A survey of modern Chinese history from the sixteenth century to the present. The class focuses on two major themes. First, we will study the conflict between the modern state and traditional society. We will discuss China's turbulent transition from an old empire to the Communist regime, the dynamics behind this transition, and the price that ordinary Chinese people have paid. Second, we will study China's interactions with the outside world from the first Opium War to China's entrance to the World Trade Organization. (Formerly HST 132) Cultural Diversity B

    Term:

    Occasional

    Type:

    Cultural Diversity Opt B,Humanities & History,Asian Studies,Humanities Literature Requirement

  • Credits:

    4.00

    Description:

    The political, economic, social and cultural developments of the principal European states since 1900. Topics include: World War I; the social and economic dislocations of the 1920s and 1930s; the rise of Fascism and National Socialism; World War II; the remains of colonialism; modernization and Americanization since the 1960s; the European Union; Europe after the Cold War; and throughout the twentieth century, the importance of class and class conflict, nationalism, and war in shaping the European experience.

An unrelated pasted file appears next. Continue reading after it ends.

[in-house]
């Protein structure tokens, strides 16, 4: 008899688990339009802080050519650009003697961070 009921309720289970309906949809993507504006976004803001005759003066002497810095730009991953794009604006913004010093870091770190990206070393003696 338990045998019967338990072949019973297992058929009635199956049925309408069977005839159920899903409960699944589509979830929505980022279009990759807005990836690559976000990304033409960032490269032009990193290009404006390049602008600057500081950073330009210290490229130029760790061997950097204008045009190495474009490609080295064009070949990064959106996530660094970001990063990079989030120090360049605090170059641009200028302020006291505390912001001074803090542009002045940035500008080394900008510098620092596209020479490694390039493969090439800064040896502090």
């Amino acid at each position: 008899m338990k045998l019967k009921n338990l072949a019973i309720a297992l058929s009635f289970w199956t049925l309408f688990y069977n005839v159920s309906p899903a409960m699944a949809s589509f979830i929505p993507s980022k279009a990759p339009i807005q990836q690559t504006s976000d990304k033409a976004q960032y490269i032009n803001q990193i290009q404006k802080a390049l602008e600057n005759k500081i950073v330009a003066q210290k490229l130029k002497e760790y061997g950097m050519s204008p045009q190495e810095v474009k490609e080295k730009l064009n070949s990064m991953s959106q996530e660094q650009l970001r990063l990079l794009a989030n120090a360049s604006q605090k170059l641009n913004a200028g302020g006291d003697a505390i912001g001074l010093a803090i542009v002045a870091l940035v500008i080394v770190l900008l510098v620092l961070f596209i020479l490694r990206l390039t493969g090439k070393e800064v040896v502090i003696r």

Term:

    Occasional

    Type:

    Humanities & History,Humanities Literature Requirement

BSBA Degree Requirements

The completion of the Bachelor of Science in Business Administration (BSBA) degree includes:

  • A minimum of 124 semester hours of coursework and satisfaction of all degree requirements;
  • 2.0 overall cumulative average;
  • 2.0 average in major and minor fields of study;
  • A minimum of 30 semester hours of business coursework must be completed at Suffolk University; and,
  • An overall minimum of 45 semester hours of coursework must be completed at Suffolk University to be eligible to be considered for degree.

BSBA students must complete a minimum of 124 credits, AND all mandatory courses and requirements. Course descriptions may be updated periodically to reflect changes since the last published catalog.